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Old 03-01-2013, 03:21 PM   #1
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Default Manual HERM System test this weekend...

Ok. With the pump arriving later today I have all the base components to put a manual HERMS together.

I'll be installing the copper tubing in the HLT tonight, all the quick connect lines are essentially finished, I need to put the sparge manifold into my monster MLT and seal it.

Then, I will fire up the propane in my garage, heat the HLT and launch the pump in order to see about maintaining a constant temperature in my MLT. If that works, I can brew like the wind.

Very excited to put all the pieces together and test tomorrow. Been working on piecing together components for some time now. Between hoses, connectors, vessels, sight glases, thermometers, the stand, the pump etc. it has been a long road. However, if it all works as I hope I'm going to use the BCS system and my latop to build the electronic controller and ... May God have mercy on my soul...
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Old 03-01-2013, 11:06 PM   #2
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Congratulations on the upgrade.

Adding a HERMS is the best upgrade I have done to my brewing system. Automating it with a temperature controller and a second pump for constant recirculation was the best thing I have done to make consistent beer. Now it's hands off during the mash.
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Old 03-11-2013, 10:54 PM   #3
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Well did the test of the manual HERM system last night. Went from 70 degrees in the MLT to 160 in about an hour.

Poured some chocolate stout in the MLT water to color it so I could determine if there was any leaking from the coil into the HLT. End of the test, my liquor was clear and my mash was hot.

Tonight I will be firing up the system for real with a mandarin wheat. Simple recipe, nothing too extraordinary. I'm going to use the pump to maintain the mash at 152 for 60 minutes and then I'll mash out at 170. Next, pump from the hlt into the MLT for a couple of batch sparges and we'll see how we do. (Still have to lauter manually, but it is what it is.)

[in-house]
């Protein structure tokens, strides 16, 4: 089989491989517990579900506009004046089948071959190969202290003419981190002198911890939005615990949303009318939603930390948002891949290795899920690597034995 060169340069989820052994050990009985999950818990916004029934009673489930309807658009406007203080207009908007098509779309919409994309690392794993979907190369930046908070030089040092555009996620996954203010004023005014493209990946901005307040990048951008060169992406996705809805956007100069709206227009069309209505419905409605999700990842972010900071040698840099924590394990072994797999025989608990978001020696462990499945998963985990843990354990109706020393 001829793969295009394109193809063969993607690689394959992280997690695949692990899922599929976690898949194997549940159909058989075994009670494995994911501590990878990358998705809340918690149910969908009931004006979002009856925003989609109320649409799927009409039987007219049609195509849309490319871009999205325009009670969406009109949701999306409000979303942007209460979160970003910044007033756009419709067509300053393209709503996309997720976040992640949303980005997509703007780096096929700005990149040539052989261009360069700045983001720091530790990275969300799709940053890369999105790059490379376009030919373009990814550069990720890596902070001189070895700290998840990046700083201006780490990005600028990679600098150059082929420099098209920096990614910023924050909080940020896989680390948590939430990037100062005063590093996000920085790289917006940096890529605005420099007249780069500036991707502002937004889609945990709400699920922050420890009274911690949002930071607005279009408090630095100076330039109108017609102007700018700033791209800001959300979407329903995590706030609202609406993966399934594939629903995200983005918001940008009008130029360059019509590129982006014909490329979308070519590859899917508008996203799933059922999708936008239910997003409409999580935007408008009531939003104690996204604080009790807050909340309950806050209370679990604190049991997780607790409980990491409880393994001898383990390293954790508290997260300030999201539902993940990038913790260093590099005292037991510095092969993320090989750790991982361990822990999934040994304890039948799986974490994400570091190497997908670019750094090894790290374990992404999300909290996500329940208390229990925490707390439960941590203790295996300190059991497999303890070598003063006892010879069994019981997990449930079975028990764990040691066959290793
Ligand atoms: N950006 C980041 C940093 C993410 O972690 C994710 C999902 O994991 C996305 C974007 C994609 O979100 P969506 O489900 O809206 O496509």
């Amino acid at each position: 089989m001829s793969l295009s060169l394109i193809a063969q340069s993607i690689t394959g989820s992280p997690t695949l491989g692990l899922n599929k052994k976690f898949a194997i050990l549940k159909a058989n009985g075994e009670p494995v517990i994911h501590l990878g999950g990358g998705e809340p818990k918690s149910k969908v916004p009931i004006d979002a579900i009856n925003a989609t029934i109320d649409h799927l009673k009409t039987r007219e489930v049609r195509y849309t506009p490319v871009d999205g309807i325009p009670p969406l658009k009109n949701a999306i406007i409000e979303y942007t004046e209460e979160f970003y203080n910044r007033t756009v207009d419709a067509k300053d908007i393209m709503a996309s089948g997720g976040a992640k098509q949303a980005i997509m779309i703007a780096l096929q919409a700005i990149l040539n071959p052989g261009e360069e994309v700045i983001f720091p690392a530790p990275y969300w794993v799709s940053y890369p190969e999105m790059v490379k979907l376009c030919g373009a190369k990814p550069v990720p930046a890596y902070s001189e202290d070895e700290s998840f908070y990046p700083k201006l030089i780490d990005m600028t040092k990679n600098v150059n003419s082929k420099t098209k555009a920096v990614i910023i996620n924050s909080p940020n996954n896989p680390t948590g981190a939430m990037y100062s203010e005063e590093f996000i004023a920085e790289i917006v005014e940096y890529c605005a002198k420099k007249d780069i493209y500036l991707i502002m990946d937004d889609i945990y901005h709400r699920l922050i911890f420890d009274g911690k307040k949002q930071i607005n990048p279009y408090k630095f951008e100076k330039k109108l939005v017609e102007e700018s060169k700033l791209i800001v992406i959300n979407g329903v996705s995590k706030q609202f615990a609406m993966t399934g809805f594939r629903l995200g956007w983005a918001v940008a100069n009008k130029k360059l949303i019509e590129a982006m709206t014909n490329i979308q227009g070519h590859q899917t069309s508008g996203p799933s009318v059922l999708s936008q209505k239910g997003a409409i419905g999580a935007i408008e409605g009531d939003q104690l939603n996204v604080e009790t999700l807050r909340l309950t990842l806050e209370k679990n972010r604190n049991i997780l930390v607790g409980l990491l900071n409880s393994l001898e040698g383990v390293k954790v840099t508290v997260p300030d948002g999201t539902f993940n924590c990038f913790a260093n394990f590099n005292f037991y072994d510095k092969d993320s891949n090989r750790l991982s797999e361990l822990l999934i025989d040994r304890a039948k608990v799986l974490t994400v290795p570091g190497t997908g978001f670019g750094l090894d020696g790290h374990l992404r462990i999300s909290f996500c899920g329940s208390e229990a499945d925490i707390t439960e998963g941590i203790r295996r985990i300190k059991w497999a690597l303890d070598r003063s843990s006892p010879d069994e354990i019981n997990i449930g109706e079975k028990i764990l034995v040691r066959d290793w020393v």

I'll let you know how things went in the a.m.
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Muddy Creek Chocolate Stout: So good we named the brewery after it!

Storm the Door Vanilla Porter: It tastes like Freedom!

Skinny Cow IPA: In India, cows are sacred, that doesn't mean they feed em...

Good Time Wheat Ale: You can't put a pricetag on a Good Time!

No Paddle Amber Ale: Up the creek with No Paddle!

Dirty Blonde Ale: You know you Want One.

SEASONAL: Clementine Wheat Ale: This one goes to 11


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Old 03-12-2013, 12:38 AM   #4
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Good luck.. Do you have a recipe?
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Old 03-12-2013, 03:36 PM   #5
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I brewed a variation of my 8 Seconds lemon wheat. (Basically that recipe but I zested some mandarin oranges instead of lemons for this batch.)

Ok, so here is the rundown of the first HERM system run.

First off, I went through a ton more propane than I needed too because I didn't restrict my mash tun flow enough so the wort was flowing through the HLT so quickly it didn't heat as well as it could. (I corrected this by the time mash out came around but by then... I'd wasted a ton of energy trying to get the strike water to temp.)

I clamped every hose line except 1 apparently. It seems during my test it was confirmed that I need a heat shield below the lower HLT coil input. It became hot enough to compromise my hose so I had to take it off and cut it and re-affix. (I added a trailer-park heat shield IE tin foil.) Problem is I failed to use a hose clamp on the reattached line and about halfway through the mash I suddenly have wort spraying everywhere. Turned off the pump, re-attached the hose and only lost a bit of wort, but still a mess and kind of a 'dumbass' move.

I was able for the most part to keep the temperature up. It dropped once to around 144 because I had turned my HLT temp down and had shut off the pump in order to keep the temp from rising too much. I got the temp back up within a few minutes and we were pretty smooth sailing from there out in the mash.

I vorlaufed about a gallon of wort after the mash, although I'm not sure that's necessary with a HERM process since wort is constantly recirculating through the grain bed. I did it anyway, rather do more than less, I suppose.

After the vorlauf, I drew about 1.5 gallons or so from the MLT. Then I reattached my pump-in hose to the bottom of the HLT and used that water for a couple of batch sparges. Worked like a dream. In fact the one negative I did have was that I was so excited doing the sparges that I got a bit too much wort in the brew kettle. I was planning on 7 gallons, but actually extracted closer to 7.5 (oops, need to get used to the pump and how much water I'm putting in. I don't have a sight glass on my HLT yet so it's hard to tell how much you've added to the sparge.)

Anyway, took a reading on the 7.5 gallons of pre-boil wort and it was an abysmally low 1.015. I added a bit of cane sugar to get to a more respectable 1.020 (It turns out this was unnecessary. I lacked faith and as we shall see, I was punished.)